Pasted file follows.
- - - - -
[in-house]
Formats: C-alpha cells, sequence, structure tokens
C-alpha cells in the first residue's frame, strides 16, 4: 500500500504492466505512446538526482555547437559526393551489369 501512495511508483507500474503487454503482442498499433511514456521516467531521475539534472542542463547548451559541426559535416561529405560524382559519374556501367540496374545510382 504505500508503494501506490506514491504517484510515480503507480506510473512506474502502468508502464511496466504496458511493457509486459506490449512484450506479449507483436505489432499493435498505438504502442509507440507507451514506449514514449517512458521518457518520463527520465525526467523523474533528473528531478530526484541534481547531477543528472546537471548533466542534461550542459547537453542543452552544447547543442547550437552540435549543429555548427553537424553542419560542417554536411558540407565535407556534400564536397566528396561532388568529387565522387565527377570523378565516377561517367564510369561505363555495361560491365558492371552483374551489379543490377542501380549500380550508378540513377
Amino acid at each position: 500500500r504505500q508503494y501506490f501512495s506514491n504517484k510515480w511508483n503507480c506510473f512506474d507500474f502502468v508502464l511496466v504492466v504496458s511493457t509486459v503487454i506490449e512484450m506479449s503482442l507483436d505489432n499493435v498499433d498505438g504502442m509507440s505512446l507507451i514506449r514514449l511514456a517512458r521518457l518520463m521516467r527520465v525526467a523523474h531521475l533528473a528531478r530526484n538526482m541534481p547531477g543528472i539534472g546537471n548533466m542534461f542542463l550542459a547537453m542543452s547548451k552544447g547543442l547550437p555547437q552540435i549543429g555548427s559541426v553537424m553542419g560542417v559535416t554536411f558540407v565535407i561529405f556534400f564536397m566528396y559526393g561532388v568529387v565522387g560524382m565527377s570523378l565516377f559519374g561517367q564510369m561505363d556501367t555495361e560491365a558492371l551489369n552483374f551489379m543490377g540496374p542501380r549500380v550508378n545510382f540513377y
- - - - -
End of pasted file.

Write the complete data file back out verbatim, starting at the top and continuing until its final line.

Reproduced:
[in-house]
Formats: C-alpha cells, sequence, structure tokens
C-alpha cells in the first residue's frame, strides 16, 4: 500500500504492466505512446538526482555547437559526393551489369 501512495511508483507500474503487454503482442498499433511514456521516467531521475539534472542542463547548451559541426559535416561529405560524382559519374556501367540496374545510382 504505500508503494501506490506514491504517484510515480503507480506510473512506474502502468508502464511496466504496458511493457509486459506490449512484450506479449507483436505489432499493435498505438504502442509507440507507451514506449514514449517512458521518457518520463527520465525526467523523474533528473528531478530526484541534481547531477543528472546537471548533466542534461550542459547537453542543452552544447547543442547550437552540435549543429555548427553537424553542419560542417554536411558540407565535407556534400564536397566528396561532388568529387565522387565527377570523378565516377561517367564510369561505363555495361560491365558492371552483374551489379543490377542501380549500380550508378540513377
Amino acid at each position: 500500500r504505500q508503494y501506490f501512495s506514491n504517484k510515480w511508483n503507480c506510473f512506474d507500474f502502468v508502464l511496466v504492466v504496458s511493457t509486459v503487454i506490449e512484450m506479449s503482442l507483436d505489432n499493435v498499433d498505438g504502442m509507440s505512446l507507451i514506449r514514449l511514456a517512458r521518457l518520463m521516467r527520465v525526467a523523474h531521475l533528473a528531478r530526484n538526482m541534481p547531477g543528472i539534472g546537471n548533466m542534461f542542463l550542459a547537453m542543452s547548451k552544447g547543442l547550437p555547437q552540435i549543429g555548427s559541426v553537424m553542419g560542417v559535416t554536411f558540407v565535407i561529405f556534400f564536397m566528396y559526393g561532388v568529387v565522387g560524382m565527377s570523378l565516377f559519374g561517367q564510369m561505363d556501367t555495361e560491365a558492371l551489369n552483374f551489379m543490377g540496374p542501380r549500380v550508378n545510382f540513377y